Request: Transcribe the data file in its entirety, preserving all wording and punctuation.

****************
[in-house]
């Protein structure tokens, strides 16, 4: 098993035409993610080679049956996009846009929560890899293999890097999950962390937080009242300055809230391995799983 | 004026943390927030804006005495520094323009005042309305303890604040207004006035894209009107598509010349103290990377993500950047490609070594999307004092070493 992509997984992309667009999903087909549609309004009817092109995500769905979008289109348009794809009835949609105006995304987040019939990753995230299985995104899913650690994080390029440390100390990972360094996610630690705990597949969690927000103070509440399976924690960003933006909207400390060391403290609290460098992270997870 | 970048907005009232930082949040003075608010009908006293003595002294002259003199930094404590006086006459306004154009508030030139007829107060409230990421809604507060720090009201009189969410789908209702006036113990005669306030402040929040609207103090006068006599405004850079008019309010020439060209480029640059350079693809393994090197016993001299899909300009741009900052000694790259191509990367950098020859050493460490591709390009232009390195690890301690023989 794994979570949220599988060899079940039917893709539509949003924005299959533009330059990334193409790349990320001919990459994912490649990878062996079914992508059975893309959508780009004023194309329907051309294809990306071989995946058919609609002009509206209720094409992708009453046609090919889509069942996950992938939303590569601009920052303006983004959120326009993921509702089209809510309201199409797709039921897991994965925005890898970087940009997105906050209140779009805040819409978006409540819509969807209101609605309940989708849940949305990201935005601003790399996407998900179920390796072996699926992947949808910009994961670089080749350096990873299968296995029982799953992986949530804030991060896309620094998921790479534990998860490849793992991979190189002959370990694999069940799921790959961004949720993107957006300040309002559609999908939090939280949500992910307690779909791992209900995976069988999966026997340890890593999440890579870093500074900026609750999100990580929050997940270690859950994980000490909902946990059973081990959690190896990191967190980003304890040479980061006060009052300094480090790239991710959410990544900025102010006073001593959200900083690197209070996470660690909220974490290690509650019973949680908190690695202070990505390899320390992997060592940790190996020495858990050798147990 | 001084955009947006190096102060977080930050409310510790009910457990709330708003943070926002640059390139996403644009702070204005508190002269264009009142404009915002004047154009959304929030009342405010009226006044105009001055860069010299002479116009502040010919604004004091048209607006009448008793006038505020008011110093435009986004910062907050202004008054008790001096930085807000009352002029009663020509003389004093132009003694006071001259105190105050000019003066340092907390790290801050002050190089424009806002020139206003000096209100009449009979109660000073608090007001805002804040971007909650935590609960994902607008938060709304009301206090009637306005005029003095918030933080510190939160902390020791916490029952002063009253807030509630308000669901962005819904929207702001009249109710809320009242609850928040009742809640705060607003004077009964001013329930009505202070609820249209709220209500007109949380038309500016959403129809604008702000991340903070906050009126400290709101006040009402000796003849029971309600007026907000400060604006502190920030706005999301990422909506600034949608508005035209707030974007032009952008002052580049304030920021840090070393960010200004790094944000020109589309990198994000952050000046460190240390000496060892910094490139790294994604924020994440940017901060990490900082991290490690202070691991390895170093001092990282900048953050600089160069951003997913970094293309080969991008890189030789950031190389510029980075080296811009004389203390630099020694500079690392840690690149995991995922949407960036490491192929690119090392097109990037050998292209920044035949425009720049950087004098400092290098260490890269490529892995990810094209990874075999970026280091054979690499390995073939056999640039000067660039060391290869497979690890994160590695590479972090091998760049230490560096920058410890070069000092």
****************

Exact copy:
[in-house]
């Protein structure tokens, strides 16, 4: 098993035409993610080679049956996009846009929560890899293999890097999950962390937080009242300055809230391995799983 | 004026943390927030804006005495520094323009005042309305303890604040207004006035894209009107598509010349103290990377993500950047490609070594999307004092070493 992509997984992309667009999903087909549609309004009817092109995500769905979008289109348009794809009835949609105006995304987040019939990753995230299985995104899913650690994080390029440390100390990972360094996610630690705990597949969690927000103070509440399976924690960003933006909207400390060391403290609290460098992270997870 | 970048907005009232930082949040003075608010009908006293003595002294002259003199930094404590006086006459306004154009508030030139007829107060409230990421809604507060720090009201009189969410789908209702006036113990005669306030402040929040609207103090006068006599405004850079008019309010020439060209480029640059350079693809393994090197016993001299899909300009741009900052000694790259191509990367950098020859050493460490591709390009232009390195690890301690023989 794994979570949220599988060899079940039917893709539509949003924005299959533009330059990334193409790349990320001919990459994912490649990878062996079914992508059975893309959508780009004023194309329907051309294809990306071989995946058919609609002009509206209720094409992708009453046609090919889509069942996950992938939303590569601009920052303006983004959120326009993921509702089209809510309201199409797709039921897991994965925005890898970087940009997105906050209140779009805040819409978006409540819509969807209101609605309940989708849940949305990201935005601003790399996407998900179920390796072996699926992947949808910009994961670089080749350096990873299968296995029982799953992986949530804030991060896309620094998921790479534990998860490849793992991979190189002959370990694999069940799921790959961004949720993107957006300040309002559609999908939090939280949500992910307690779909791992209900995976069988999966026997340890890593999440890579870093500074900026609750999100990580929050997940270690859950994980000490909902946990059973081990959690190896990191967190980003304890040479980061006060009052300094480090790239991710959410990544900025102010006073001593959200900083690197209070996470660690909220974490290690509650019973949680908190690695202070990505390899320390992997060592940790190996020495858990050798147990 | 001084955009947006190096102060977080930050409310510790009910457990709330708003943070926002640059390139996403644009702070204005508190002269264009009142404009915002004047154009959304929030009342405010009226006044105009001055860069010299002479116009502040010919604004004091048209607006009448008793006038505020008011110093435009986004910062907050202004008054008790001096930085807000009352002029009663020509003389004093132009003694006071001259105190105050000019003066340092907390790290801050002050190089424009806002020139206003000096209100009449009979109660000073608090007001805002804040971007909650935590609960994902607008938060709304009301206090009637306005005029003095918030933080510190939160902390020791916490029952002063009253807030509630308000669901962005819904929207702001009249109710809320009242609850928040009742809640705060607003004077009964001013329930009505202070609820249209709220209500007109949380038309500016959403129809604008702000991340903070906050009126400290709101006040009402000796003849029971309600007026907000400060604006502190920030706005999301990422909506600034949608508005035209707030974007032009952008002052580049304030920021840090070393960010200004790094944000020109589309990198994000952050000046460190240390000496060892910094490139790294994604924020994440940017901060990490900082991290490690202070691991390895170093001092990282900048953050600089160069951003997913970094293309080969991008890189030789950031190389510029980075080296811009004389203390630099020694500079690392840690690149995991995922949407960036490491192929690119090392097109990037050998292209920044035949425009720049950087004098400092290098260490890269490529892995990810094209990874075999970026280091054979690499390995073939056999640039000067660039060391290869497979690890994160590695590479972090091998760049230490560096920058410890070069000092």